Management is upbeat about the company’s next-generation offering, the 500G PIC-based DTN-X platform. The product is already starting to make inroads, generating interest among potential and existing customers. Management reiterated that the platform would be ready to ship by the close of the current quarter and ought to start generating revenues in the 2nd half of 2012.

And of course, now that Q2 results are out of the way, we're smack dab in the middle of that second half oryjobe is talking about -- meaning Infinera's numbers could start improving soon. Maybe not this quarter, but according to JPMorgan Chase, the new 100G optical upgrade cycle is set to begin "during the last quarter of this year" and accelerate through 2013.

Foolish final thought
Now before you go getting too excited, it's worth pointing out a few caveats. Infinera is still burning massive amounts of cash. It's still unprofitable, and in contrast to what we were hearing just a few months ago, it's now no longer expected to turn a profit next year. (Although it could get close.)

Personally, I'm still in "trust but verify" mode on this stock, and I still consider it still a speculative investment. My advice: Keep an eye on Infinera, but once free cash flow begins to tick upward, get ready to buy. If and when Infinera turns the corner -- as management, JPMorgan, and our CAPS community expect it to -- this thing could take off like a rocket.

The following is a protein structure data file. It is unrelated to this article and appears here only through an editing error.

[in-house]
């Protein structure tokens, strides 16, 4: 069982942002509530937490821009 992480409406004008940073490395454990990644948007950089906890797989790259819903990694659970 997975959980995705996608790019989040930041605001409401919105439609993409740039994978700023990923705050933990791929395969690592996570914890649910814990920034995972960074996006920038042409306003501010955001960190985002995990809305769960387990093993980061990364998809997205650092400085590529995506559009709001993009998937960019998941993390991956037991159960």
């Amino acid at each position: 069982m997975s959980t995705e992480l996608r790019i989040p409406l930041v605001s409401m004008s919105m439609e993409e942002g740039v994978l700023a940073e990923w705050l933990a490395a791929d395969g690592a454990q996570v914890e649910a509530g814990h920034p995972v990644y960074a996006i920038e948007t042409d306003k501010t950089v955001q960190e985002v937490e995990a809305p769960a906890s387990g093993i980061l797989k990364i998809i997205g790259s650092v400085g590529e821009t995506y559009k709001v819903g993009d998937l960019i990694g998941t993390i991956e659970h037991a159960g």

Like finding (and buying) tiny, bargain-priced stocks before Wall Street does? Then you're going to love our latest discovery. Read all about The Motley Fool's Top Stock for 2012 in this free report.

Fool contributor Rich Smith does not own shares of, nor does he short, any company named above. You can find him on CAPS, publicly pontificating under the handle TMFDitty, where he's currently ranked No. 333 out of more than 180,000 members. The Fool has a disclosure policy.

The Motley Fool owns shares of Infinera. Motley Fool newsletter services have recommended buying shares of Acme Packet and Infinera. Fools may not all hold the same opinions, but we all believe that considering a diverse range of insights makes us better investors.


Read/Post Comments (2) | Recommend This Article (8)

Comments from our Foolish Readers

Help us keep this a respectfully Foolish area! This is a place for our readers to discuss, debate, and learn more about the Foolish investing topic you read about above. Help us keep it clean and safe. If you believe a comment is abusive or otherwise violates our Fool's Rules, please report it via the Report this Comment Report this Comment icon found on every comment.

  • Report this Comment On July 30, 2012, at 3:27 PM, bunngolf wrote:

    An aggressive buy right now!

  • Report this Comment On August 06, 2012, at 10:08 AM, dwscho wrote:

    I am nearing the end of my patience with this holding as the "it's building for the long-term" performance mantra is showing signs of serious flaws. It seems we hear "we're looking for this holding to start making money next year" one to many times. I think it's time for management to demonstrate the performance they keep promising. This sounds too much like the all too frequent losing high tech pitch of be patient while this country cranks things up only to watch it continue sliding.